Moore’s iris, Moore’s mikoikoi
None (first described in 2002)
Vascular – Native
Herbs - Monocots
The National Vegetation Survey (NVS) Databank is a physical archive and electronic databank containing records of over 94,000 vegetation survey plots - including data from over 19,000 permanent plots. NVS maintains a standard set of species code abbreviations that correspond to standard scientific plant names from the Ngä Tipu o Aotearoa - New Zealand Plants database.
2n = 114
Current conservation status
The threat classification status of all known New Zealand vascular plant taxa at the rank of species and below were reassessed in 2017 using the New Zealand Threat Classification System (NZTCS) – more information about this can be found on the NZTCS website This report includes a statistical summary and brief notes on changes since 2012 and replaces all previous NZTCS lists for vascular plants. Authors: By Peter J. de Lange, Jeremy R. Rolfe, John W. Barkla, Shannel P. Courtney, Paul D. Champion, Leon R. Perrie, Sarah M. Beadel, Kerry A. Ford, Ilse Breitwieser, Ines Schönberger, Rowan Hindmarsh-Walls, Peter B. Heenan and Kate Ladley. Please note, threat classifications are often suggested by authors when publications fall between NZTCS assessment periods – a suggested threat classification status has not been assessed by the NZTCS panel.
2017 | Not Threatened
Previous conservation statuses
2012 | Not Threatened
2009 | Not Threatened
2004 | Not Threatened
Coastal to montane. Usually in open, lowland forest remnants, forest margins, on steep slopes, ridge lines, bluffs, cliffs, stream banks, and river terraces.
Plants consisting of leafy fans, closely bunched on short, much branched rhizomes. Leaves 100–400 × 1–4 mm, green to glaucous, slightly falcate, the two sides similar, although in some accessions they are all concave on the same face; leaf bases red-purple; veins numerous; margins finely scabrid; leaf in transverse section a flattened convex lens shape, two rows of vascular bundles present centrally, marginal vascular bundle present, sclerenchyma present on inside of leaf sheath. Inflorescences long (140–560 mm), carrying flowers above leaves; peduncles two-fifths the length of the inflorescence. Panicle broad, usually openly branched; lower bracts long (20–60 mm), green and lanceolate, upper bracts short and brown, occurring singly; 1–7 flowers per branch. Pedicels slender and delicate, glabrous, 10–35 mm long. Perianth bud often pigmented externally, often 2× as long as ovary at anthesis. Flowers 10–20 mm diameter; tepals all white internally, inner tepals orbicular, sometimes overlapping outer tepals; outer tepals > ½ length of inner tepals but < one-third the area, elliptical, beige or pink, boat-shaped. Staminal filaments very shortly connate; anthers 2–3 mm long, yellow. Ovary dark green, ½ the length of perianth bud; style branches not winged, usually pointing upwards. Capsule small, rarely reaching 5–8 mm long, 3–5 mm diameter, barrel-shaped with ribs, ripening from green to brown or black, partially or occasionally fully dehiscing by short loculicidal openings. Seeds 1.0 × 1.0–1.5 mm, globose to angular, with reticulate-foveolate surface patterning, yellow to yellow-orange.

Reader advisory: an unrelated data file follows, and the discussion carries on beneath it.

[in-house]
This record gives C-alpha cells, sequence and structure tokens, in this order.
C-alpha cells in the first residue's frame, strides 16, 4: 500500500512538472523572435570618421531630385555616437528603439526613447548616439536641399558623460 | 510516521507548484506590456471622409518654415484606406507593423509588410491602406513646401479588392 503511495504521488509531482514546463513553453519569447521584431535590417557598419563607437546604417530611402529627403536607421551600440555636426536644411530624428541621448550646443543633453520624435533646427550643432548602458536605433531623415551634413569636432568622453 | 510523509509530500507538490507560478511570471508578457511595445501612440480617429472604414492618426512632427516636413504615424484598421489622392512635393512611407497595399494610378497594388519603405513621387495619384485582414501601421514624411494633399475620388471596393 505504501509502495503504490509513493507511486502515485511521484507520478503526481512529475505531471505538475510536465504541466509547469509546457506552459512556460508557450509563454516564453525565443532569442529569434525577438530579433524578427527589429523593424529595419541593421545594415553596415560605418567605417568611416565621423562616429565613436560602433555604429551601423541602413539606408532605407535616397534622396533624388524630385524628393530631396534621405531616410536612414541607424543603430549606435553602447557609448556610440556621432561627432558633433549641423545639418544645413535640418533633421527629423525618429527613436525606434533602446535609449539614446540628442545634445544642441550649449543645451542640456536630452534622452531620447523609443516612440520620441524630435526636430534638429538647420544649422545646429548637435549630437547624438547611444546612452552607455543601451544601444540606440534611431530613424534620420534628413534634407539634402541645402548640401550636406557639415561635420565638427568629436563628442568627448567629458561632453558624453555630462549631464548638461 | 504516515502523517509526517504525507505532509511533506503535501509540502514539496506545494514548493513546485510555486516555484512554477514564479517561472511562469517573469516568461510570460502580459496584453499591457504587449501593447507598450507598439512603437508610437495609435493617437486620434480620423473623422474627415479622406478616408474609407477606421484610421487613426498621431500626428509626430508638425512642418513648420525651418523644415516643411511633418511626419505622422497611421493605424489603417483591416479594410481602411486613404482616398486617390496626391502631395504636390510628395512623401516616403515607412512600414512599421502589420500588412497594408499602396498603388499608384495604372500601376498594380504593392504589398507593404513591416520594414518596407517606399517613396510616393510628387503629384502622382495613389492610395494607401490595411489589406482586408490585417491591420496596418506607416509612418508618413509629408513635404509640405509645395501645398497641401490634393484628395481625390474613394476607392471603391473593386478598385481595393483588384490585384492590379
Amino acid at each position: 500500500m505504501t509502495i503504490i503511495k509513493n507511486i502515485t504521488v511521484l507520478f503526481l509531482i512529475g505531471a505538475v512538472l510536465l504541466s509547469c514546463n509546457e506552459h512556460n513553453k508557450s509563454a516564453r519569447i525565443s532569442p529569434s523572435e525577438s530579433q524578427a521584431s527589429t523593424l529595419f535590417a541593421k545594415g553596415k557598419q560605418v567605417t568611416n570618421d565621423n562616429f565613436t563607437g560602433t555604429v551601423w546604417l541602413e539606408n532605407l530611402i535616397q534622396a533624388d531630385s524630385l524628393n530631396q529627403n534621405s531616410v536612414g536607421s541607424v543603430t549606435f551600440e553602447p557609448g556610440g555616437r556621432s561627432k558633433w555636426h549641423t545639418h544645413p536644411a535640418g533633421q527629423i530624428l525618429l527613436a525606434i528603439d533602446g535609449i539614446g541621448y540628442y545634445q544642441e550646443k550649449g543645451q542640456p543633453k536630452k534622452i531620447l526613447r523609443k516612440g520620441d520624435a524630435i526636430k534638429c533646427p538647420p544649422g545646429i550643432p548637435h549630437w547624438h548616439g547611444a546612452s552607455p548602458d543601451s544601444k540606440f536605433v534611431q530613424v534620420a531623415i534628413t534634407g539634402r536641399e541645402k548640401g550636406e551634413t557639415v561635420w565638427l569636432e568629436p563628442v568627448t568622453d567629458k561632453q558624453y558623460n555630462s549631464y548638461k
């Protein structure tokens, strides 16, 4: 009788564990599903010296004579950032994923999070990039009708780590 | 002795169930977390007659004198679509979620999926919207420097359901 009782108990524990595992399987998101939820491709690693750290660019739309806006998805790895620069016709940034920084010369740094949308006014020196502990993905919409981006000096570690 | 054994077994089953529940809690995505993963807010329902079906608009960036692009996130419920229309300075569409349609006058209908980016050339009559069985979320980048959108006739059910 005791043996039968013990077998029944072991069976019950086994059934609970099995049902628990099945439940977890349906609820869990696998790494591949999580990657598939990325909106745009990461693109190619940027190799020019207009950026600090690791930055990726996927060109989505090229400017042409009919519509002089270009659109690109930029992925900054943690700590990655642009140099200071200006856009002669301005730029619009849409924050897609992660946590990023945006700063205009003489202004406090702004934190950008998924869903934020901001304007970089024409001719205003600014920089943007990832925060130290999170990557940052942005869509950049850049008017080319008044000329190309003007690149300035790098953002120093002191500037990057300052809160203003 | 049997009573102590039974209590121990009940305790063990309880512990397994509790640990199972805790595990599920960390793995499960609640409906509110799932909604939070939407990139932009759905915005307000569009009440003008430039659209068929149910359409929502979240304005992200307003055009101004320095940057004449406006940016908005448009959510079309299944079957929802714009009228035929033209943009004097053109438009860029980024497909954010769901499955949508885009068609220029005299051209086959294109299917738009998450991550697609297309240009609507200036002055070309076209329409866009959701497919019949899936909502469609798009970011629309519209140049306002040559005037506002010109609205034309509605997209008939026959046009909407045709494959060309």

Libertia mooreae differs from L. grandiflora, L. ixioides, and L. peregrinans by plant size and leaf structure. It is generally smaller than the other species, and its leaves have equally spaced veins, unlike the other species,which have veins coalescing centrally to form a thickened midrib. L. mooreae often also has bluish, concave leaves. It differs from L. grandiflora by its semi-dehiscent, barrel-shaped capsules, purple-red leaf bases, and yellowish seeds; from L. ixioides by its tall inflorescence, orbicular petals, small sepals, and green leaves in summer; and from L. peregrinans and hybrids by its lack of elongate rhizomes. Libertia mooreae differs from L. micrantha in flower shape and rhizome and leaf anatomy.
August – November
December – February
Easily grown from fresh seed and by the division of established plants. This species is tolerant of a wide range of situations - except permanently water logged soils. However, it does best in semi-shade. Libertia mooreae is an attractive plant that deserves to be more widely cultivated that it is.
libertia: Named after Marie-Anne Libert, (1782-1865) born & died in Malmedy, province of Liège, Belgium; botanist and mycologist
mooreae: Honours Lucy B. Moore (1906-87), former botanist at DSIR Botany Division, who prepared most of the last comprehensive treatment of Hebe (in Allan 1961).
Description modified from Blanchon et al. (2002)
References and further reading
Blanchon, D.J.; Murray, B.G.; Braggins, J.E. 2002: A taxonomic revision of Libertia (Iridaceae) in New Zealand. New Zealand Journal of Botany 40: 437–456.